DUBLIN, Ohio (AP) — Bryson DeChambeau is on a roll going into the Memorial with top 10s in his last seven starts dating to March, including a victory the last time he played at the Rocket Mortgage Classic.
Rory McIlroy was going even better. He had seven straight tournaments in the top 5 — including a victory in a World Golf Championships event in Shanghai — until the COVID-19 pandemic shut down golf.
Since the return, McIlroy has failed to crack the top 10 in three tournaments he has played. He remains No. 1 in the world, but now four players have a mathematical chance to replace him at the Memorial this week.
Time to panic? No. But that didn’t stop him from having longtime swing coach Michael Bannon fly to Florida last week. McIlroy had planned to play Muirfield Village last week, too, but figured he needed to work on his game.
“It was the first time I’d seen him since the start of February, so it was nice to spend some time with him and get some good work done and feel a bit better about my game and my swing going into this week,” McIlroy said.
McIlroy said he had sent Bannon videos over the last few months, but it was hard for the swing coach to have a sense of the ball flight and other elements best seen in person.
“So for him to see how I’m hitting it, what was going on, it was just a great thing,” McIlroy said. “My club face was getting a little shut, my right arm was getting a little too much on top of the shaft instead of letting my right elbow fold and getting a little bit of external rotation in my shoulder. So there’s a couple little things that we worked on.”
He didn’t play poorly. McIlroy had a chance to win Colonial until closing with a 74. He had never seen the course. It had been a decade since he played Harbour Town. And part of him what to see what golf would be like without fans, without the energy he typically draws on while playing before big crowds.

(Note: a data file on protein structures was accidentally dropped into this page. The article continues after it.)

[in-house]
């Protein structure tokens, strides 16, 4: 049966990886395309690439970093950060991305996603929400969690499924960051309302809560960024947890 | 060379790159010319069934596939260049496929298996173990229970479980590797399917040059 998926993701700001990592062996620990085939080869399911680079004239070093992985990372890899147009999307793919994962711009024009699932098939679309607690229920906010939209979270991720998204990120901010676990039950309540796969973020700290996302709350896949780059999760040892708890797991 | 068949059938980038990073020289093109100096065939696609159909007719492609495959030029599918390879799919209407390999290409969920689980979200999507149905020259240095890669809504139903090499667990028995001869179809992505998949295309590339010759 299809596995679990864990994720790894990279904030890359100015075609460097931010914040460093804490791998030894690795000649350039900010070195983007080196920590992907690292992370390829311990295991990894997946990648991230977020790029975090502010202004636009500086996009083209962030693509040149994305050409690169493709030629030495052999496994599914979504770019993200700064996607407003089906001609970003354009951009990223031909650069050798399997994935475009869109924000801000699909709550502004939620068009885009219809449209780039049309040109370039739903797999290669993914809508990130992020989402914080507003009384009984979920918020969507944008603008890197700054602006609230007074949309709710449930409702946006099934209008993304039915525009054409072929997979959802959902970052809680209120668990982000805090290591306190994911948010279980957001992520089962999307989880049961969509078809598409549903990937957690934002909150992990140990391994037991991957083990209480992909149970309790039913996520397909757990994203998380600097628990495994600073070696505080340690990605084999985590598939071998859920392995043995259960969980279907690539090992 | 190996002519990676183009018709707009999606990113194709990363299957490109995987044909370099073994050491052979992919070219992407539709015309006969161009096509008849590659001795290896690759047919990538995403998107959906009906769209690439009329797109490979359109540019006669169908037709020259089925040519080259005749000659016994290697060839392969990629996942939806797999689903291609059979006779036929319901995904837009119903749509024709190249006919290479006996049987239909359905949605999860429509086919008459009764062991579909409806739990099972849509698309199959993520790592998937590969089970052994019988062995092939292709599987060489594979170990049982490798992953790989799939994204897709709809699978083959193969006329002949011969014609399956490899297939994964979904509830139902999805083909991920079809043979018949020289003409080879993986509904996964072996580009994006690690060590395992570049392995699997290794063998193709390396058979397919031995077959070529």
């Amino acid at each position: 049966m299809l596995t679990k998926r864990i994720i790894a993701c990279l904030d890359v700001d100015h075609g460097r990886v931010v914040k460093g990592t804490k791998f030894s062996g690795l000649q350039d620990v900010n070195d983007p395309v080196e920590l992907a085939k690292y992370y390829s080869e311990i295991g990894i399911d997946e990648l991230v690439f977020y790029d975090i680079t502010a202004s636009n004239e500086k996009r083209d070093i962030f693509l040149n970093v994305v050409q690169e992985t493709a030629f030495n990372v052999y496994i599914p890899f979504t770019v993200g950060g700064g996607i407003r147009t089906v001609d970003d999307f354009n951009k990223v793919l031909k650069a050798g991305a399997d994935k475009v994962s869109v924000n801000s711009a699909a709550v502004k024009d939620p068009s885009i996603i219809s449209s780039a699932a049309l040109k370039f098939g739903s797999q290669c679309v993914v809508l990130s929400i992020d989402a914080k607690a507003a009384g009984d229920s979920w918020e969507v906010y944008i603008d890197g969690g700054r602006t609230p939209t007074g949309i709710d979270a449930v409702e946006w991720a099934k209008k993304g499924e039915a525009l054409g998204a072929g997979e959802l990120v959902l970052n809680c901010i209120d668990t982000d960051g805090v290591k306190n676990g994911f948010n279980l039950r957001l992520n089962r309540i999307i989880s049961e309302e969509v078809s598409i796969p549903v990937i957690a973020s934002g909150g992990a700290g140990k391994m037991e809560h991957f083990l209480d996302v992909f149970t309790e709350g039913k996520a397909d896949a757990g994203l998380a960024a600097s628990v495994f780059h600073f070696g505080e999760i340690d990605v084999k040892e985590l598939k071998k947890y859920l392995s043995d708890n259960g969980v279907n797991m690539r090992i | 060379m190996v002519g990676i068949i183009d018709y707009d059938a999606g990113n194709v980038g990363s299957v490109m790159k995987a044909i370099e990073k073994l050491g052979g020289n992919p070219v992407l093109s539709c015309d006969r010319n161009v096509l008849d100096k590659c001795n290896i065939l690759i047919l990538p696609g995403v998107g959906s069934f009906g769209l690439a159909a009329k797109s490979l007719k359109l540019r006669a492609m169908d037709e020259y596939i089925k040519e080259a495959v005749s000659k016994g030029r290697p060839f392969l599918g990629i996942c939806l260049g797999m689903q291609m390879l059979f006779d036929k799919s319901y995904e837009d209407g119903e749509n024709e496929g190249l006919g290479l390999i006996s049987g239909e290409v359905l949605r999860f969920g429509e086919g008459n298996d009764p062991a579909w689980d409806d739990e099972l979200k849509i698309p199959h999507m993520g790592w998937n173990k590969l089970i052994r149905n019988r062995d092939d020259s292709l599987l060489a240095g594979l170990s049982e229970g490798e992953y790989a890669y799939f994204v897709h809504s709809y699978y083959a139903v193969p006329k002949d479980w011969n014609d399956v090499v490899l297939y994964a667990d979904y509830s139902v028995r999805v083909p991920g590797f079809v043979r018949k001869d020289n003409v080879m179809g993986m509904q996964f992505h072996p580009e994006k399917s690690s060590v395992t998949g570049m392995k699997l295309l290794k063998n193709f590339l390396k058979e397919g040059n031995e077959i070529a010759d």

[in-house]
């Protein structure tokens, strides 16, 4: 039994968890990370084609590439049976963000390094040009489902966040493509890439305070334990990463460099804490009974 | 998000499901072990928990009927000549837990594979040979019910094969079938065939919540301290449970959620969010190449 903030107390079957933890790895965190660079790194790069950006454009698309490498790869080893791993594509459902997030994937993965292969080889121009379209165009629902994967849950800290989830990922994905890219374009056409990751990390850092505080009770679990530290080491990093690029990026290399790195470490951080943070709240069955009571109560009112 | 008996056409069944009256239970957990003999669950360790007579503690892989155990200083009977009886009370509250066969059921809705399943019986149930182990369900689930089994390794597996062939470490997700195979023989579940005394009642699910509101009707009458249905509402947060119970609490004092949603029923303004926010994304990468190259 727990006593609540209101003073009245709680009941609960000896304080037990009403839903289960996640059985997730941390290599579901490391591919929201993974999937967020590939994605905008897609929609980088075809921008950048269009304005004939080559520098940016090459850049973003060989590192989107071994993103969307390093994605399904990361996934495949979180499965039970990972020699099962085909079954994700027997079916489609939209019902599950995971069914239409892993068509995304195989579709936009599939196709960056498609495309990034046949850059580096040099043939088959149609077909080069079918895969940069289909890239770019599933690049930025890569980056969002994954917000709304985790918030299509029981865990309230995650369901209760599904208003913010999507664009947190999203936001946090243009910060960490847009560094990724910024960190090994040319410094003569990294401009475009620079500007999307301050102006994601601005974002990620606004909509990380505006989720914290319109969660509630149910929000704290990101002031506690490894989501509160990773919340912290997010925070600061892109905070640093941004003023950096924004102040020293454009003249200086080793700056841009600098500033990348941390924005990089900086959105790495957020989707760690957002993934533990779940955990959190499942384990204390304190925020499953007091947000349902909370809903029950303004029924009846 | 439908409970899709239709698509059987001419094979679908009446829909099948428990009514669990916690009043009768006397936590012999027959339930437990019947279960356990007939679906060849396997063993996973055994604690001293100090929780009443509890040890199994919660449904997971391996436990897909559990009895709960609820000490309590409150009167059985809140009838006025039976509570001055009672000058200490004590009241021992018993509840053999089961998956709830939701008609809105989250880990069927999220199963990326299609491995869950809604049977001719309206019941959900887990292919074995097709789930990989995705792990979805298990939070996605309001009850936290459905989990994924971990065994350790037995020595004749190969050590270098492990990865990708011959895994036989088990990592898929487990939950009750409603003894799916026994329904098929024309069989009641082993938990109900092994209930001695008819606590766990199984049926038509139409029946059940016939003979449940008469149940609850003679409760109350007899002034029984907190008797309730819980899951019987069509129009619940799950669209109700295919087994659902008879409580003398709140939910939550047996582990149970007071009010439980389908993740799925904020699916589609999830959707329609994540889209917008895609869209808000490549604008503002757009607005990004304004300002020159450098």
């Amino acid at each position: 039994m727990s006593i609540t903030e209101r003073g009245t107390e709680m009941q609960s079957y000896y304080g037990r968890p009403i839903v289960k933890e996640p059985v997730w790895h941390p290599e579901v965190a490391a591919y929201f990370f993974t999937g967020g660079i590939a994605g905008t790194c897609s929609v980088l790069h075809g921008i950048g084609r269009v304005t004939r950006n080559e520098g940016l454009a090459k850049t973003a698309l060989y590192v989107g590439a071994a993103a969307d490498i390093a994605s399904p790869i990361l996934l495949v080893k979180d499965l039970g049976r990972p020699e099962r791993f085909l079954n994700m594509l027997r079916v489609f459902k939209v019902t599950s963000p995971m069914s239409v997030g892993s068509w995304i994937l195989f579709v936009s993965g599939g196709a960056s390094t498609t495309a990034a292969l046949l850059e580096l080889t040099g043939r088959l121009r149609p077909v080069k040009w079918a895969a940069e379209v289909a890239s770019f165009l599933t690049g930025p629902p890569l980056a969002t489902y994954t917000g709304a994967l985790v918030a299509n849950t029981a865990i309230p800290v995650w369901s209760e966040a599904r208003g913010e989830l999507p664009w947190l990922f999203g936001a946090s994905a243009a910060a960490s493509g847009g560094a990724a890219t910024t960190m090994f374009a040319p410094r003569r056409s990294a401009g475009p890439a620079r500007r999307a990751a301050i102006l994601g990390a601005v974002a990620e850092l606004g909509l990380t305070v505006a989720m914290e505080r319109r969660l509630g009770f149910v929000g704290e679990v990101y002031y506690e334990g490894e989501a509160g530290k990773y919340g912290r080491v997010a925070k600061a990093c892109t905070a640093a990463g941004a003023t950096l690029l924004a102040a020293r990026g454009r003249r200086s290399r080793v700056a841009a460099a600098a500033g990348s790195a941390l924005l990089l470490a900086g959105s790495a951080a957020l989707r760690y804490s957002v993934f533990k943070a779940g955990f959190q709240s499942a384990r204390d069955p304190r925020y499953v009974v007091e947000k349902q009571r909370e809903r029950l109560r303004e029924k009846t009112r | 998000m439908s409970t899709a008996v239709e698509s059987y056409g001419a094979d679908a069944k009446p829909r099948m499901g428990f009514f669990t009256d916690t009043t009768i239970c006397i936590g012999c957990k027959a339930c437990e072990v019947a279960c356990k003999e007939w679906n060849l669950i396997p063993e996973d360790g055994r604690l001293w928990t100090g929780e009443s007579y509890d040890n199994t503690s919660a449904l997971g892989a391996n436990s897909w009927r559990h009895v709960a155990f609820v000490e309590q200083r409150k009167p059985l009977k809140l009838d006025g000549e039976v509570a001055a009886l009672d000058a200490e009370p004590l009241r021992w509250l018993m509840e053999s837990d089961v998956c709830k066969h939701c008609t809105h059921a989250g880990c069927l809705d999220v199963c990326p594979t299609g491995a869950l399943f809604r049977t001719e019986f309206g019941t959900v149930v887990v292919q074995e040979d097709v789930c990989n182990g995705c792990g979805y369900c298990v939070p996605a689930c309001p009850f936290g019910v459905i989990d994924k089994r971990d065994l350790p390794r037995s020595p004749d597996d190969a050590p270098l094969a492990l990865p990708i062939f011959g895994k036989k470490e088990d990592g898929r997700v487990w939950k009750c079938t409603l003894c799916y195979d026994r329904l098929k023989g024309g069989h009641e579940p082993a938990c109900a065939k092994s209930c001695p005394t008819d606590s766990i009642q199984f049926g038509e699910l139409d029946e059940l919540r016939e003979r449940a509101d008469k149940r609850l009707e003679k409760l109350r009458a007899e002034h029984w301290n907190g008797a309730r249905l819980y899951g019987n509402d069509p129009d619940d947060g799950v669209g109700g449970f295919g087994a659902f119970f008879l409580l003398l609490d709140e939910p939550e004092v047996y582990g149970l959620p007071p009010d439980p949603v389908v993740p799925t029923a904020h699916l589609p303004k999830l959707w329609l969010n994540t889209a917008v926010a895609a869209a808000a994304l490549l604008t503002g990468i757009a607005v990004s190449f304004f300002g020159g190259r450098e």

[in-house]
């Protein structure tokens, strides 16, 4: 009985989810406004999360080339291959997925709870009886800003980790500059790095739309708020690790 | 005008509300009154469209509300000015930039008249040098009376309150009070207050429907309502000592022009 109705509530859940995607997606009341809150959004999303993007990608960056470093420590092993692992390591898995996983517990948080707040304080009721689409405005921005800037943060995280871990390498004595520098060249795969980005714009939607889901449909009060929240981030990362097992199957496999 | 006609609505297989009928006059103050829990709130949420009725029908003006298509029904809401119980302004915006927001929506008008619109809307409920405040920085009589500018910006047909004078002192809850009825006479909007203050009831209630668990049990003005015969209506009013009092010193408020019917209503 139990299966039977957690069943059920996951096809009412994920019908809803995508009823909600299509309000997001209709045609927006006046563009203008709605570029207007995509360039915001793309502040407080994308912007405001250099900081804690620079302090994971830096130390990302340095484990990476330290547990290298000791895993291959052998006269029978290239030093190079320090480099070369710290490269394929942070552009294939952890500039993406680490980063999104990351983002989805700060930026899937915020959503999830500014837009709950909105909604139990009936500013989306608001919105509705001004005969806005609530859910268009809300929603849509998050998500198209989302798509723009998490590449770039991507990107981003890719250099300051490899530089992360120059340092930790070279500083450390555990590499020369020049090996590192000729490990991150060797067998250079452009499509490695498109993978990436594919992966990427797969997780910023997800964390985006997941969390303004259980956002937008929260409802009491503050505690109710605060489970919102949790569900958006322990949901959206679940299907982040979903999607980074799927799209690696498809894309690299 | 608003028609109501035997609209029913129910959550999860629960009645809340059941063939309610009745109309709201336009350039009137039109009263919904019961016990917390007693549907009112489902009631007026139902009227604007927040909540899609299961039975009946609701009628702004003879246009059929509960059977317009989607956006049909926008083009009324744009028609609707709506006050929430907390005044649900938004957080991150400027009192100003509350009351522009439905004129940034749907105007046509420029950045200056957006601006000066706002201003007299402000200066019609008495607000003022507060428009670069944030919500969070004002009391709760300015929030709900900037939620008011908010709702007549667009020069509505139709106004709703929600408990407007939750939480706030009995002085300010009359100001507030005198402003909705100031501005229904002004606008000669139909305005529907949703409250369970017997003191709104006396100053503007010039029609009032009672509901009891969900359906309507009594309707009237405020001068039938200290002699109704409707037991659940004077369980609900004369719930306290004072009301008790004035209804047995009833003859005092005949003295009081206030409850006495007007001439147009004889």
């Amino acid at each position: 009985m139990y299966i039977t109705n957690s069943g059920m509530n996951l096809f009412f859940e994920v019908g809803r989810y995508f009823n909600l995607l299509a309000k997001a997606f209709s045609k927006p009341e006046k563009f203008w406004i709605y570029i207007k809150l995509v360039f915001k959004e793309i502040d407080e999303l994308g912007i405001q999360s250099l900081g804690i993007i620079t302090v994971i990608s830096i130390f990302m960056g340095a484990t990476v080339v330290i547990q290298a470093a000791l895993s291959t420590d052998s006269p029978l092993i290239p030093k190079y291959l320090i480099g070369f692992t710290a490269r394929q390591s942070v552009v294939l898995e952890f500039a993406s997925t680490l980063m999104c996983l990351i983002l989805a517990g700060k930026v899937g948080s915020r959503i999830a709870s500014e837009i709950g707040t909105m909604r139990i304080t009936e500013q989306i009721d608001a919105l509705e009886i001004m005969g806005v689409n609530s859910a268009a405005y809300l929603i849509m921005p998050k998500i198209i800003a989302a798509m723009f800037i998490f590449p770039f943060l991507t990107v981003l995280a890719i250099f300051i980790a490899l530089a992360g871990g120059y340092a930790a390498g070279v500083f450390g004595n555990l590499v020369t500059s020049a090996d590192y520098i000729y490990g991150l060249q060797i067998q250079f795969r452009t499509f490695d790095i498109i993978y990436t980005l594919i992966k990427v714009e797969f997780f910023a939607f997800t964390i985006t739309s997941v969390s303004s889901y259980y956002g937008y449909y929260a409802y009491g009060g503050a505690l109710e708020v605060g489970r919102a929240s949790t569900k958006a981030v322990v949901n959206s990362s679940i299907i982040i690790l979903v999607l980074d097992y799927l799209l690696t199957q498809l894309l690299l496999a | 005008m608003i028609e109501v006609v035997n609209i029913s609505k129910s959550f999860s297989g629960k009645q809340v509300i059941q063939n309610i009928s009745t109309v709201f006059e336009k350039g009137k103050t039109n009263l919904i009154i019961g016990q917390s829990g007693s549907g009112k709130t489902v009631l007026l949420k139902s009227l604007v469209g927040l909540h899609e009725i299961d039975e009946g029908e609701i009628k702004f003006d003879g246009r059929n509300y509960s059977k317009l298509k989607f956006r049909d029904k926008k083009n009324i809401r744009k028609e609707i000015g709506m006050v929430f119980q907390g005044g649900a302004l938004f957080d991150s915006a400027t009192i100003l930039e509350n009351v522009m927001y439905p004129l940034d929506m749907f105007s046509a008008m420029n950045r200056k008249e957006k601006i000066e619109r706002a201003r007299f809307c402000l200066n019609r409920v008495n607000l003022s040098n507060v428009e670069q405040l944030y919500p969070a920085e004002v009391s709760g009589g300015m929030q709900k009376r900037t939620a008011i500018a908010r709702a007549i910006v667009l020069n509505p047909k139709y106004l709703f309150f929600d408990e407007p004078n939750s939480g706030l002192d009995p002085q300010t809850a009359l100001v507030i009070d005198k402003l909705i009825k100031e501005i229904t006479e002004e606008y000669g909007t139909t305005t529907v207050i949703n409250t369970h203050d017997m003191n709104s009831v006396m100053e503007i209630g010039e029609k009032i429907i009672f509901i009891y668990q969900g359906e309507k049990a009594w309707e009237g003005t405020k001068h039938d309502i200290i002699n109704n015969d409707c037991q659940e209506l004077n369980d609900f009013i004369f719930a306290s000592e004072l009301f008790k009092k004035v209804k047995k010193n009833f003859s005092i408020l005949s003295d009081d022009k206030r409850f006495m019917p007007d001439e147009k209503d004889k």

“For me, the first three weeks were good just to get a feel for what it was going to be like,” McIlroy said. “And now someone like Tiger hasn’t experienced that yet, and maybe he’s going to find it a little weird. … It was just a good look at what we were all going to expect going forward.”
SPECULATING ON SPECTATORS
What’s the best guess for when the PGA Tour will have fans? The fact Commissioner Jay Monahan started to repeat the question made it clear he didn’t know and was buying time for the right answer.
The right answer: He didn’t know.
The Memorial scrapped plans to have spectators. Monahan said there won’t be any fans or pro-ams the rest of the season through the Tour Championship. And the San Francisco Chronicle reported the Safeway Open to start the new season Sept. 10-13 won’t have spectators, either.
“Right now, you look at the PGA Tour schedule, the next event up is the U.S. Open,” he said. “And I know that the USGA continues to work with the state of New York and is making plans to return fans. If I had to guess, that would be the first week that we would do so.”
Meanwhile, he said the tour is working with subsequent tournaments on staging them at full capacity, partial capacity or no spectators at all. And that depends on the COVID-19 situation in the communities where the tour plays.
Still on the schedule are tournaments in Mississippi, Houston, at least one in Las Vegas, Sea Island in Georgia and the Gulf Coast of Mexico (Mayakoba). That doesn’t include the Masters, set for Nov. 12-15.
Monahan hasn’t ruled out the rest of the fall. He said he’ll have a better idea in August before making decisions.
“We’re hopeful that you’re going to see fans at our tournaments when we get to the back half of the year, or quarter of the year,” he said.
Jack Nicklaus had hoped to be at Muirfield Village in time for the end of the Workday Charity Open, the tournament that took the place of the canceled John Deere Classic. But tee times were moved up Sunday to avoid any weather, so the tournament was ending about the time Nicklaus was getting on his plane.
The last shot he saw was Justin Thomas making a 50-foot birdie on the 18th in the playoff.
Nicklaus said he wife Barbara sent Thomas a text — they live near each other in Florida — congratulating him on the putt.
One problem: He didn’t see what happened next. Collin Morikawa matched him with a 25-foot birdie putt, and then Morikawa won two holes later.
Only when the plane reached 10,000 feet to get internet service did Nicklaus realize what happened.
“We found out Morikawa won the tournament, and so I had to send him another text and say, ‘Oops, a little premature,’” Nicklaus said. “He was good about it. He texted back and he said, ‘All’s good, it’s OK.’”
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